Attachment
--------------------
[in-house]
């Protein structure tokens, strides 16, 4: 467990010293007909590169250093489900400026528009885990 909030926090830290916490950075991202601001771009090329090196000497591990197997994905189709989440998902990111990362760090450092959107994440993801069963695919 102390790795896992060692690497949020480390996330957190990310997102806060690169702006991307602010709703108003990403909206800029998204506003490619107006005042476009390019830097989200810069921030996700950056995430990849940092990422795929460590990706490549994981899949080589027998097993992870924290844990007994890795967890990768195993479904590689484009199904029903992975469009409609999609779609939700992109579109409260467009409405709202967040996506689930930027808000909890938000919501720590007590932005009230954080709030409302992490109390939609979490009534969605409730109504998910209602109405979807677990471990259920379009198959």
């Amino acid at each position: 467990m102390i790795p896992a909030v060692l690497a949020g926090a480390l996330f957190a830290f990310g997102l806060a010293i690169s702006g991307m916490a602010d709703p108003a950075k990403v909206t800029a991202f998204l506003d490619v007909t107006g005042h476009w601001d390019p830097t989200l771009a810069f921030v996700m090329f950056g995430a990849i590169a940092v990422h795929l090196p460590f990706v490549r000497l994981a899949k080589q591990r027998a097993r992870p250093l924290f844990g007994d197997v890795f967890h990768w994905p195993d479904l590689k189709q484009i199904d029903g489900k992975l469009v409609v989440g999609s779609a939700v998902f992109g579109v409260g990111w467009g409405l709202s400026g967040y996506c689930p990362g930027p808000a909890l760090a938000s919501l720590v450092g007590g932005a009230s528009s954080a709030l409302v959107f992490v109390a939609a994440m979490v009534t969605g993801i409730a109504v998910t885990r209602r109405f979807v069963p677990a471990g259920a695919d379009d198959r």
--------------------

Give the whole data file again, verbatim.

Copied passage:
[in-house]
């Protein structure tokens, strides 16, 4: 467990010293007909590169250093489900400026528009885990 909030926090830290916490950075991202601001771009090329090196000497591990197997994905189709989440998902990111990362760090450092959107994440993801069963695919 102390790795896992060692690497949020480390996330957190990310997102806060690169702006991307602010709703108003990403909206800029998204506003490619107006005042476009390019830097989200810069921030996700950056995430990849940092990422795929460590990706490549994981899949080589027998097993992870924290844990007994890795967890990768195993479904590689484009199904029903992975469009409609999609779609939700992109579109409260467009409405709202967040996506689930930027808000909890938000919501720590007590932005009230954080709030409302992490109390939609979490009534969605409730109504998910209602109405979807677990471990259920379009198959």
């Amino acid at each position: 467990m102390i790795p896992a909030v060692l690497a949020g926090a480390l996330f957190a830290f990310g997102l806060a010293i690169s702006g991307m916490a602010d709703p108003a950075k990403v909206t800029a991202f998204l506003d490619v007909t107006g005042h476009w601001d390019p830097t989200l771009a810069f921030v996700m090329f950056g995430a990849i590169a940092v990422h795929l090196p460590f990706v490549r000497l994981a899949k080589q591990r027998a097993r992870p250093l924290f844990g007994d197997v890795f967890h990768w994905p195993d479904l590689k189709q484009i199904d029903g489900k992975l469009v409609v989440g999609s779609a939700v998902f992109g579109v409260g990111w467009g409405l709202s400026g967040y996506c689930p990362g930027p808000a909890l760090a938000s919501l720590v450092g007590g932005a009230s528009s954080a709030l409302v959107f992490v109390a939609a994440m979490v009534t969605g993801i409730a109504v998910t885990r209602r109405f979807v069963p677990a471990g259920a695919d379009d198959r």